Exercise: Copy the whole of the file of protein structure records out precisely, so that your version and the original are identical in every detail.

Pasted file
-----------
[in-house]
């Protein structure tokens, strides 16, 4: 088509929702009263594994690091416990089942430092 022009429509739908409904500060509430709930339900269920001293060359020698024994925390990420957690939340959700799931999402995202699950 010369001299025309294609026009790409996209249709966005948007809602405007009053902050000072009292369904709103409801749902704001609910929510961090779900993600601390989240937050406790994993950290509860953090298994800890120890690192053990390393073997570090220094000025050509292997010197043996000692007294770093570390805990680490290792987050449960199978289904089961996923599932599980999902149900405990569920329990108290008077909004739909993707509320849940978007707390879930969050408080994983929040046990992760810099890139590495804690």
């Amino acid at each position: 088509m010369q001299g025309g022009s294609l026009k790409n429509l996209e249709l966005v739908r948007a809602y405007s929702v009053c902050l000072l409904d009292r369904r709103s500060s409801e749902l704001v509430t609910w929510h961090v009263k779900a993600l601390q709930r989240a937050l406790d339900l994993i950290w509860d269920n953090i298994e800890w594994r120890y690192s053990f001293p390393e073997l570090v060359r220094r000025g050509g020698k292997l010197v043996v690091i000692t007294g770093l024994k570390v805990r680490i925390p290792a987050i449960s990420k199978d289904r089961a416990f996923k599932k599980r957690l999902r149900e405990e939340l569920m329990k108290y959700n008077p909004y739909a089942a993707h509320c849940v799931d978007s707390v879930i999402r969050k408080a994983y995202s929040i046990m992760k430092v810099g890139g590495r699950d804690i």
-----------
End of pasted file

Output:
[in-house]
């Protein structure tokens, strides 16, 4: 088509929702009263594994690091416990089942430092 022009429509739908409904500060509430709930339900269920001293060359020698024994925390990420957690939340959700799931999402995202699950 010369001299025309294609026009790409996209249709966005948007809602405007009053902050000072009292369904709103409801749902704001609910929510961090779900993600601390989240937050406790994993950290509860953090298994800890120890690192053990390393073997570090220094000025050509292997010197043996000692007294770093570390805990680490290792987050449960199978289904089961996923599932599980999902149900405990569920329990108290008077909004739909993707509320849940978007707390879930969050408080994983929040046990992760810099890139590495804690």
């Amino acid at each position: 088509m010369q001299g025309g022009s294609l026009k790409n429509l996209e249709l966005v739908r948007a809602y405007s929702v009053c902050l000072l409904d009292r369904r709103s500060s409801e749902l704001v509430t609910w929510h961090v009263k779900a993600l601390q709930r989240a937050l406790d339900l994993i950290w509860d269920n953090i298994e800890w594994r120890y690192s053990f001293p390393e073997l570090v060359r220094r000025g050509g020698k292997l010197v043996v690091i000692t007294g770093l024994k570390v805990r680490i925390p290792a987050i449960s990420k199978d289904r089961a416990f996923k599932k599980r957690l999902r149900e405990e939340l569920m329990k108290y959700n008077p909004y739909a089942a993707h509320c849940v799931d978007s707390v879930i999402r969050k408080a994983y995202s929040i046990m992760k430092v810099g890139g590495r699950d804690i």